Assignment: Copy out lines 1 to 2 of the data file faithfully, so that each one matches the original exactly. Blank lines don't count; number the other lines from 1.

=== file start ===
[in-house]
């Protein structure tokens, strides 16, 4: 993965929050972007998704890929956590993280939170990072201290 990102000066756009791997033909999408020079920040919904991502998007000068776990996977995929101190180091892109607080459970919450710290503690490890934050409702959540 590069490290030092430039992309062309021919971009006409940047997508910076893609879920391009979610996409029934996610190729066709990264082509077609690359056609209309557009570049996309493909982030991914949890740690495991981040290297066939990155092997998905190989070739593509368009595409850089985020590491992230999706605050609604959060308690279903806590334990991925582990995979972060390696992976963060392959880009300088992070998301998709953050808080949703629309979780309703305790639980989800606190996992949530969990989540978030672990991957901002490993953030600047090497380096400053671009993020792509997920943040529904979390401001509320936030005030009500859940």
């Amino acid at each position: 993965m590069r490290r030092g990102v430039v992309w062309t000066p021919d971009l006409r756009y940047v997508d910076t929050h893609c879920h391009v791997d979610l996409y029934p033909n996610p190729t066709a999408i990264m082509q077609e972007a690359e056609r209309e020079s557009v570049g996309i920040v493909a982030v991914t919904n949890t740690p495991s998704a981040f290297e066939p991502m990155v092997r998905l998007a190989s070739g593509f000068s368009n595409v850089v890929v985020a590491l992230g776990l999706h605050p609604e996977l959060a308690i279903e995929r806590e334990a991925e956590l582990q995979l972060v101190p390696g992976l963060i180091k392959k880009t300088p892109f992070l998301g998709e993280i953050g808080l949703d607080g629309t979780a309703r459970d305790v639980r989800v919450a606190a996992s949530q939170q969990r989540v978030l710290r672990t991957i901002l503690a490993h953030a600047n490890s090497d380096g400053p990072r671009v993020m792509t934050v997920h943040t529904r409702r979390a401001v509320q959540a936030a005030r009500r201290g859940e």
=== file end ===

[in-house]
């Protein structure tokens, strides 16, 4: 993965929050972007998704890929956590993280939170990072201290 990102000066756009791997033909999408020079920040919904991502998007000068776990996977995929101190180091892109607080459970919450710290503690490890934050409702959540 590069490290030092430039992309062309021919971009006409940047997508910076893609879920391009979610996409029934996610190729066709990264082509077609690359056609209309557009570049996309493909982030991914949890740690495991981040290297066939990155092997998905190989070739593509368009595409850089985020590491992230999706605050609604959060308690279903806590334990991925582990995979972060390696992976963060392959880009300088992070998301998709953050808080949703629309979780309703305790639980989800606190996992949530969990989540978030672990991957901002490993953030600047090497380096400053671009993020792509997920943040529904979390401001509320936030005030009500859940």